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Showing posts from March 14, 2014

Time-bound trials for legislators

By fixing a deadline of one year from the date of framing of charges for the completion of trial involving members of Parliament and Legislative Assemblies, the Supreme Court has once again intervened effectively to give some credibility to the idea of cleansing the polity of criminalisation. Last year, it gave a jolt to the political class by striking down a provision that protected sitting legislators

The many shades of grey in Ukraine

The key struggle in Ukraine is not between Russia and the West. It is for democratic values often associated with the West, but not always promoted by the West. While opposing Russian strongarm tactics, we need to be sceptical of Western interference When is an invasion not an invasion? When is sovereignty not sovereignty? When is an unelected regime more legitimate than an elected government? The answer, it seems, is when we are discussing Ukraine. The crisis in Ukraine has swiftly turned into a global stand-off.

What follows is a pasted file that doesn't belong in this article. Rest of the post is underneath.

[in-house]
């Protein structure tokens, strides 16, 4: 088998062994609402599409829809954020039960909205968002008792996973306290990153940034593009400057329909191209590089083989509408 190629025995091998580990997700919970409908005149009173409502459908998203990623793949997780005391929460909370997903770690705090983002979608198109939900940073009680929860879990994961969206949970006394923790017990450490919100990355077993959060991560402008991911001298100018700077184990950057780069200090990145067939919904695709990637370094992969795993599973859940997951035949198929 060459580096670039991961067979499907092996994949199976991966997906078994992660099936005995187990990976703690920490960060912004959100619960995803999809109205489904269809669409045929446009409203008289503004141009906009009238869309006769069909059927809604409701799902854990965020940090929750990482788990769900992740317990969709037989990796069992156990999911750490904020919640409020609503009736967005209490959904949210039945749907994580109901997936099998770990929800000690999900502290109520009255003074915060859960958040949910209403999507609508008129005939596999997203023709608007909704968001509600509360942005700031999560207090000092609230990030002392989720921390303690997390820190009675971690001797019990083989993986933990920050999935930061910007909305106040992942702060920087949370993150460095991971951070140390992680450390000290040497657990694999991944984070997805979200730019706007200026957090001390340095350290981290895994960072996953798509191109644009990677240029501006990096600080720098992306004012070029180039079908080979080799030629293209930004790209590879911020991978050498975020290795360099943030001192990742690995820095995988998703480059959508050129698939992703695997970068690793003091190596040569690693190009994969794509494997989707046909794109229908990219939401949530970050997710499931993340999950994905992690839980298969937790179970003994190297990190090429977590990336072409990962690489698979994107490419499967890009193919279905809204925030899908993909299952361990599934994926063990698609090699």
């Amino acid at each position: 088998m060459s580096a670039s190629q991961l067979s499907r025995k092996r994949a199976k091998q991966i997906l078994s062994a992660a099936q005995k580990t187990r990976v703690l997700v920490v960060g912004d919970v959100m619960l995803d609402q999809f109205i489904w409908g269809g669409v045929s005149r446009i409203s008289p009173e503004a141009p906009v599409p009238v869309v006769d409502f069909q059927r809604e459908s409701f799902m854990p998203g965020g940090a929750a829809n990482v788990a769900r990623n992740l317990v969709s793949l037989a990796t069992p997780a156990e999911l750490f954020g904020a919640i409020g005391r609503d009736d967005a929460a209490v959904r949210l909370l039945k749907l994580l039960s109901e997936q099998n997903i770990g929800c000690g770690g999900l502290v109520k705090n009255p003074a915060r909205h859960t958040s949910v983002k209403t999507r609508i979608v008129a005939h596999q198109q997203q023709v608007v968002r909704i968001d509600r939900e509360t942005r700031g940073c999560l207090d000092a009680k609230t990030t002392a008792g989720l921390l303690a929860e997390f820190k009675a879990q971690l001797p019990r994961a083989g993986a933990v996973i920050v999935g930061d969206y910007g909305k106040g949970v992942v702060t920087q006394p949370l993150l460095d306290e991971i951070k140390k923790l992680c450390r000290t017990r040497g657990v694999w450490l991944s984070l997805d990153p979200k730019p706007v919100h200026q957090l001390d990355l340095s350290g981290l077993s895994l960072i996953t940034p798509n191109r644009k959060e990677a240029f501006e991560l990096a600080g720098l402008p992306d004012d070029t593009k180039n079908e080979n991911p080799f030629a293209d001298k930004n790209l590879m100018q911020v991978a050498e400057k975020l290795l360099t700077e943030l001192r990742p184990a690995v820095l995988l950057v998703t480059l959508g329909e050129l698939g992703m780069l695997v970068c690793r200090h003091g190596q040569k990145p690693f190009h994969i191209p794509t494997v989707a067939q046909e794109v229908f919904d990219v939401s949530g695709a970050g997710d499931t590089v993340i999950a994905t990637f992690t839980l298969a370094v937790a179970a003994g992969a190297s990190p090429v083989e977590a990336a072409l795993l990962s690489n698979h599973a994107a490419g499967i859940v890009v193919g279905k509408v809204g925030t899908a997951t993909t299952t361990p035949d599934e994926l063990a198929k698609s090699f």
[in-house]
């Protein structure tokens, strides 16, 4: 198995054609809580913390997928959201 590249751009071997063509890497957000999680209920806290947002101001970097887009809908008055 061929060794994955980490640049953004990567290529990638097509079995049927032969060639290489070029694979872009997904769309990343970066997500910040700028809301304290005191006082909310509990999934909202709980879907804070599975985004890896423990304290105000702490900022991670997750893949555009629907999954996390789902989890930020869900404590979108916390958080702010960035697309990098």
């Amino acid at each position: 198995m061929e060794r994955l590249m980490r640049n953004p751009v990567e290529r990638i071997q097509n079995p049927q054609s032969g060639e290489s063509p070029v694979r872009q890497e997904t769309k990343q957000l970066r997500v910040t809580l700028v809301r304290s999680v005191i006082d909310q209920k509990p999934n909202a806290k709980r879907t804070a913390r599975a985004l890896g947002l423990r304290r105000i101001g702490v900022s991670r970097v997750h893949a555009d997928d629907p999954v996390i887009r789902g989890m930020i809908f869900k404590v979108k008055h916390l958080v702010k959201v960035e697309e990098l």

The franchise as the fulcrum of democracy

The demand for the right to vote was only a part of a comprehensive package of measures to emancipate the masses from poverty, exploitation and oppression In the run-up to the polls to elect India’s 16th Lok Sabha, pages from the freedom struggle provide some background on why the ballot remains the bedrock of our democracy. It may also tell us something about the reasons why, despite the robust expansion and protection of the practice of political equality, socio-economic inequalities are allowed to persist in post-independence India.